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J.–A.C. Pournaras, F. Majo, P. Titzé, S. Uffer, A. Rochat, Y. Barrandon, P. Othenin–Girard; Are Corneal Epithelial Ingrowth Cells After Lasik Stem Cells? . Invest. Ophthalmol. Vis. Sci. 2006;47(13):3023.
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© ARVO (1962-2015); The Authors (2016-present)
To investigate epithelial ingrowth cells after laser in situ keratomileusis (LASIK) with clinical, histopathological and immunohistochemistry features.
After LASIK a 28 year–old woman required 10 months follow–up for an epithelial ingrowth (EI). Because the EI size was increasing, it was removed surgically. Histopathological analysis of the sample was performed using an optical microscope (OM). Specific antibodies expression (P63, K3 and K19) were analyzed using immunoperoxydase (IP) technique.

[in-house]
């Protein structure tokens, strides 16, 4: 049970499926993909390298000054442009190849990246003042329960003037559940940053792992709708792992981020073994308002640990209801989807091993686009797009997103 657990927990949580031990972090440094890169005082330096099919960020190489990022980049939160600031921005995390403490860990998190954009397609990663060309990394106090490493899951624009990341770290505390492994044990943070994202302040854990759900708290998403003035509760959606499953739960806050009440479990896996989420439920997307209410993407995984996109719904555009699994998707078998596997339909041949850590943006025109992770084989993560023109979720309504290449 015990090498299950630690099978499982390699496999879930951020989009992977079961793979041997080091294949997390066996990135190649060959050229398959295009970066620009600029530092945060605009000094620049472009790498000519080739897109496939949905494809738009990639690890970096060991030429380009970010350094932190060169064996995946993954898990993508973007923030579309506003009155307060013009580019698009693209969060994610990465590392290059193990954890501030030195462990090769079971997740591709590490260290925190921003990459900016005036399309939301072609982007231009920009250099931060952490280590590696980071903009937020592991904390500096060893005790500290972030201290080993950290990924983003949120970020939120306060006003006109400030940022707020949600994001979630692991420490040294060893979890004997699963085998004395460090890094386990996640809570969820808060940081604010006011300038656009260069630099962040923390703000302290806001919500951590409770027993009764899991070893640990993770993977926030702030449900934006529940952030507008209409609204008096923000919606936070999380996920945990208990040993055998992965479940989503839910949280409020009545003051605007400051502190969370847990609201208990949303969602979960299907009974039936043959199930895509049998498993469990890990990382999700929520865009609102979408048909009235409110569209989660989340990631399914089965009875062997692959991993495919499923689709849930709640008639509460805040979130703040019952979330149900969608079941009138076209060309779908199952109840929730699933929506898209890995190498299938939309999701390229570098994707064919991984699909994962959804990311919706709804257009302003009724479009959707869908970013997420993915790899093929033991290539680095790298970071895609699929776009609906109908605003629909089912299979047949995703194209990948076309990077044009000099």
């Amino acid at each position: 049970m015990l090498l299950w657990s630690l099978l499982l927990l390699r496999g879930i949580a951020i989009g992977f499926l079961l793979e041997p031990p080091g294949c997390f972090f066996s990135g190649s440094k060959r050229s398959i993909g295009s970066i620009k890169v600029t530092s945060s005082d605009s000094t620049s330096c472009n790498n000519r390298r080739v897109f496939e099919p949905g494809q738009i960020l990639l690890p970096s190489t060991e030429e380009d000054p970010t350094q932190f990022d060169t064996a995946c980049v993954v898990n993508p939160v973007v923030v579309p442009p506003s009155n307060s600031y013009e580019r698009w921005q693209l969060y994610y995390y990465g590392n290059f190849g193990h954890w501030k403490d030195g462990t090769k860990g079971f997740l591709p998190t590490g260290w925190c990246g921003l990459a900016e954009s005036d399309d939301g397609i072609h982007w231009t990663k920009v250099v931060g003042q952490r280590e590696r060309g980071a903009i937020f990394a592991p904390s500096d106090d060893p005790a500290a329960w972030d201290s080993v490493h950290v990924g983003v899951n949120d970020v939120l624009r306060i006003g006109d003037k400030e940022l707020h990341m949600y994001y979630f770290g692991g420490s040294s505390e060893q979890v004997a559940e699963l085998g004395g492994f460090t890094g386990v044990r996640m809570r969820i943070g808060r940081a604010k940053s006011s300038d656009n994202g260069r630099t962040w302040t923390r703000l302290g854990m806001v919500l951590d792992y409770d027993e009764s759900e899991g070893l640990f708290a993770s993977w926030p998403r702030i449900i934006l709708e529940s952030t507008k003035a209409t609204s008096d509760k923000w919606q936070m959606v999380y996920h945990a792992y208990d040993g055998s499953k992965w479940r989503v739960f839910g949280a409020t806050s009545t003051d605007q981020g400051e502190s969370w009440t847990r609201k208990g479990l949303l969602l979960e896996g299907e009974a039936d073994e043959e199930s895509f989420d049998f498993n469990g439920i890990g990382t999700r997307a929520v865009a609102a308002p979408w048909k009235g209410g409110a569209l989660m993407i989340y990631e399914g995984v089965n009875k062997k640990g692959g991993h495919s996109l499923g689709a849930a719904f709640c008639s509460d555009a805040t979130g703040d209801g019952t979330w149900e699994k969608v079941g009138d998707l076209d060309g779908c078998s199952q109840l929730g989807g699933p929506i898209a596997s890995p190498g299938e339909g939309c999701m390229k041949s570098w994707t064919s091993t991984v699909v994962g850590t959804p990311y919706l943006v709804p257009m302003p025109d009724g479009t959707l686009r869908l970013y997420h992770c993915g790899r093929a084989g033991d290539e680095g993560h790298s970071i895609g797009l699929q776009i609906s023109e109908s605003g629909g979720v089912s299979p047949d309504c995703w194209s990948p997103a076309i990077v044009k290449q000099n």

EI size increased during the 10 months follow–up. Using OM, cells localized in the EI were healthy and looked like corneal epithelial cells. They constituted a pluristratified epithelium. Using IP technique, corneal epithelial ingrowth cells exhibited P63, usually expressed in limbal stem cells, and K3, a specific corneal epithelial keratin. K19 was not expressed.
Cells involved in EI after LASIK are thought to originate from the flap border, i.e. 1.5 mm from the limbus. In our study, corneal epithelial cells included in the EI lived and renewed themselves for 10 months below the flap without limbus contribution. The characteristics of those cells included self–renewal for a long period of time and differentation into at least one lineage (corneal phenotype). We cannot conclude that cells involved in EI after LASIK are stem cells, but our datas suggest that those cells have a higher rate of division than expected.
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